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Three new budget airlines from March

Spanish low-cost airline Vueling will be flying from Madrid to Malta four times a week.

Spanish low-cost airline Vueling will be flying from Madrid to Malta four times a week.

Three new low-cost airlines will be operating to Malta from March, amid ambitious targets of a four to five per cent increase in arrivals over a record 2007.

The news comes days after British Airways and Easyjet announced they will be operating between Malta and London from March, signalling a ten per cent increase in seat capacity on the all-important UK route.

"It's not too soon to say we're going to try and make 2008 an even better year," Tourism Minister Francis Zammit Dimech told The Sunday Times.

Spanish budget airline Vueling will be servicing the Madrid to Malta route three times a week; Italian airline Volare four times weekly; and airline Norwegian.no will be flying from Malta to Oslo three times a week.

British Airways will operate a daily service to London Gatwick from March 30. GB Airways, which operated British Airways flights to Malta, has been sold to giant low-cost carrier Easyjet, which is also starting a 10-flights-a-week service to Malta from its base in Gatwick.

Though it is a budget airline, the minister confirmed that no subsidies will be provided to Easyjet since it has assumed the slots previously operated by GB Airways.

Malta Tourism Authority chairman Sam Mifsud said that British Airways was making a welcome return after the success of GB Airways, which was flying to Malta with an impressive 95 per cent capacity.

The MTA's strategy has been to spread arrivals throughout the shoulder months. National Statistics Office figures show a 22 per cent increase in October and some 15 per cent in November over the same months last year. All things remaining equal, December should also register a healthy increase over last year, with airline passenger movements showing an increase of 11 per cent.

It is therefore a foregone conclusion that 2007 will beat the previous record year of 2000 when over 1.2 million tourists visited the island. The biggest growth came from Ireland, which registered a whopping increase of 87 per cent over last year (thanks to the introduction of a Ryanair service), followed by the UK with 13 per cent.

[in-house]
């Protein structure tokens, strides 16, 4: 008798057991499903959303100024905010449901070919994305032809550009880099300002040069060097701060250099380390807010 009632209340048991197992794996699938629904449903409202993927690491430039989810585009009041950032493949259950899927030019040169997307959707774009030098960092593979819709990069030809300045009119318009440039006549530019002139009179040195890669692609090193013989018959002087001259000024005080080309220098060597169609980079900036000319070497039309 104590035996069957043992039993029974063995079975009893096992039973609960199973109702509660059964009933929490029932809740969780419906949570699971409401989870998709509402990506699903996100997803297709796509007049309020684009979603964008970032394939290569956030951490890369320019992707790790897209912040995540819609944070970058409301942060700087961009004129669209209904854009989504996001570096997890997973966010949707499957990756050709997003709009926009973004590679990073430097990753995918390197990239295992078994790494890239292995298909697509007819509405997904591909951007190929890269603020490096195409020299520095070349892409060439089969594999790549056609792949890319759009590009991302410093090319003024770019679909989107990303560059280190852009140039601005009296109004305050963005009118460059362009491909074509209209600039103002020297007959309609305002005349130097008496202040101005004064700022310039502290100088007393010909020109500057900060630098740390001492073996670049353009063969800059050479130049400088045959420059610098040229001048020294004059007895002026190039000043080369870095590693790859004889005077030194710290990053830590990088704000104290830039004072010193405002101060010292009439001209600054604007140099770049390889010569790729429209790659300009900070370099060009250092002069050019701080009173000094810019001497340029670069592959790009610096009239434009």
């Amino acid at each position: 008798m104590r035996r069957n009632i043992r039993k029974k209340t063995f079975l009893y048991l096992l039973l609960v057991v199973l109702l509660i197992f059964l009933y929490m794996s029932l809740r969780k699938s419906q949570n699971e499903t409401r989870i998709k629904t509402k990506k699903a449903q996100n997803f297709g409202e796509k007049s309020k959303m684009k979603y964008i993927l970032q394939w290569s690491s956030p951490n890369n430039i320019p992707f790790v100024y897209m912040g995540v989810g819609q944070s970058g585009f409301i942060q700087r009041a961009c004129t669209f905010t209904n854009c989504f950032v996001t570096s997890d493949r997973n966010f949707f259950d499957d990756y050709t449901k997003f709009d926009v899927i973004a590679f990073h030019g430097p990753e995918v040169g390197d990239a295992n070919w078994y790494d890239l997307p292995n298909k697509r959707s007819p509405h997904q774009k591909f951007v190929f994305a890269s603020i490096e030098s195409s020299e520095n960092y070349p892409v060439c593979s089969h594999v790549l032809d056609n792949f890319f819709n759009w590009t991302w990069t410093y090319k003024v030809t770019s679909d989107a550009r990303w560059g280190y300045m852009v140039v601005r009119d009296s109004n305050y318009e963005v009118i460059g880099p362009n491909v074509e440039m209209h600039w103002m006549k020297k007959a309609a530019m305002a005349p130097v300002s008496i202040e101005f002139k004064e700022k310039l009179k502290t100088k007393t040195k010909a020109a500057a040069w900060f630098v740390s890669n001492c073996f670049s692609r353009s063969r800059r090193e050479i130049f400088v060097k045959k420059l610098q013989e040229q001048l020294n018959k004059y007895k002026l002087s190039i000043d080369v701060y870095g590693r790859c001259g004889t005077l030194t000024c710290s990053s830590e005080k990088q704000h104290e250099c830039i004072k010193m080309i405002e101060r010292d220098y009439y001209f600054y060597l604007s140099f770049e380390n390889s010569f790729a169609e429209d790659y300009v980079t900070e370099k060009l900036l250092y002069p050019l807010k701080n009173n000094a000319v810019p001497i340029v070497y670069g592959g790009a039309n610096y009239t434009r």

Dr Zammit Dimech said the Government's strategy has focused on the need to increase seat capacity by introducing budget airlines and maintaining the excellent relationship with national airlines.

Advertising has also been beefed up in important markets like the UK - from last week a series of adverts went on air on four major British channels, including Sky News.

"We need to keep Malta exciting and it's important to continue attracting events to keep us in the news," the minister said.

Malta is mirroring international trends - while individual travellers who seek a quick, short break are on the increase, tour operator traffic was down, he explained.

While increased competition has meant that Air Malta has suffered financially on its UK routes, Dr Zammit Dimech said the airline had nevertheless increased volume.

Mr Mifsud said that discussions were underway with Easyjet with a view to introducing new routes to destinations like Geneva, Basle, Madrid and Belfast. In this case, the Government is expected to provide some form of financial assistance.

"We're also changing the perception of Malta in the UK. It's no longer a destination where your granny goes, as evidenced by the younger average age of travellers."

Many have argued that the Government should have started assisting budget carriers a few years ago when tourism was on the decline. Dr Zammit Dimech is diplomatic in his reply when asked whether there are any regrets:

"We made sure we took our time to invest wisely and to provide financial assistance for under-served routes. We also had to wait for the green light from the European Commission... and we needed to make sure that this growth did not come at the expense of Air Malta."

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